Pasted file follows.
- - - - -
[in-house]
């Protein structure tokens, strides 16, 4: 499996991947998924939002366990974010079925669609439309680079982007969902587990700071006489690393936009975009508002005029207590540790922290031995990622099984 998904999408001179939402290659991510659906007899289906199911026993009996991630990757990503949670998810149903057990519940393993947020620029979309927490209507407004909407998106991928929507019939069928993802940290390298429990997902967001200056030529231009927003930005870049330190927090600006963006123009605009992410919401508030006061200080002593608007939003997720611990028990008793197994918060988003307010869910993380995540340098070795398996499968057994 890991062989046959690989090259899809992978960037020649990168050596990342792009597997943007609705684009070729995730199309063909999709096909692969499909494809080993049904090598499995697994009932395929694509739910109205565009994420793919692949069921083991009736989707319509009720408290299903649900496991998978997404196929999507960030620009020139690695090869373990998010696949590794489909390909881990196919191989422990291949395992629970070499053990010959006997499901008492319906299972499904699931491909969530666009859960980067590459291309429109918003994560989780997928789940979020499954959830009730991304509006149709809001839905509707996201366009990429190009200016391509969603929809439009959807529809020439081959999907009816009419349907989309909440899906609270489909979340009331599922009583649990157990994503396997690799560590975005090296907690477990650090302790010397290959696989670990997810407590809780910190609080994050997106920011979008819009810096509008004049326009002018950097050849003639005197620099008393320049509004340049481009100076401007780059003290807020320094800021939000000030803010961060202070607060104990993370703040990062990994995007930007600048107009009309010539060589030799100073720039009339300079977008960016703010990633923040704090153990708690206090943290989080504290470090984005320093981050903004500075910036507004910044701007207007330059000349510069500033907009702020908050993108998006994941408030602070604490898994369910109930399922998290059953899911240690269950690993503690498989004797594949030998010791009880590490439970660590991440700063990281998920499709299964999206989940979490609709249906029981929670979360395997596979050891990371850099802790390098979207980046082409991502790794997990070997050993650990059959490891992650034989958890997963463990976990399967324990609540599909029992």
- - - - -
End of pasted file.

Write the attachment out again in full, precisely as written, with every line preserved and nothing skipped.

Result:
[in-house]
């Protein structure tokens, strides 16, 4: 499996991947998924939002366990974010079925669609439309680079982007969902587990700071006489690393936009975009508002005029207590540790922290031995990622099984 998904999408001179939402290659991510659906007899289906199911026993009996991630990757990503949670998810149903057990519940393993947020620029979309927490209507407004909407998106991928929507019939069928993802940290390298429990997902967001200056030529231009927003930005870049330190927090600006963006123009605009992410919401508030006061200080002593608007939003997720611990028990008793197994918060988003307010869910993380995540340098070795398996499968057994 890991062989046959690989090259899809992978960037020649990168050596990342792009597997943007609705684009070729995730199309063909999709096909692969499909494809080993049904090598499995697994009932395929694509739910109205565009994420793919692949069921083991009736989707319509009720408290299903649900496991998978997404196929999507960030620009020139690695090869373990998010696949590794489909390909881990196919191989422990291949395992629970070499053990010959006997499901008492319906299972499904699931491909969530666009859960980067590459291309429109918003994560989780997928789940979020499954959830009730991304509006149709809001839905509707996201366009990429190009200016391509969603929809439009959807529809020439081959999907009816009419349907989309909440899906609270489909979340009331599922009583649990157990994503396997690799560590975005090296907690477990650090302790010397290959696989670990997810407590809780910190609080994050997106920011979008819009810096509008004049326009002018950097050849003639005197620099008393320049509004340049481009100076401007780059003290807020320094800021939000000030803010961060202070607060104990993370703040990062990994995007930007600048107009009309010539060589030799100073720039009339300079977008960016703010990633923040704090153990708690206090943290989080504290470090984005320093981050903004500075910036507004910044701007207007330059000349510069500033907009702020908050993108998006994941408030602070604490898994369910109930399922998290059953899911240690269950690993503690498989004797594949030998010791009880590490439970660590991440700063990281998920499709299964999206989940979490609709249906029981929670979360395997596979050891990371850099802790390098979207980046082409991502790794997990070997050993650990059959490891992650034989958890997963463990976990399967324990609540599909029992």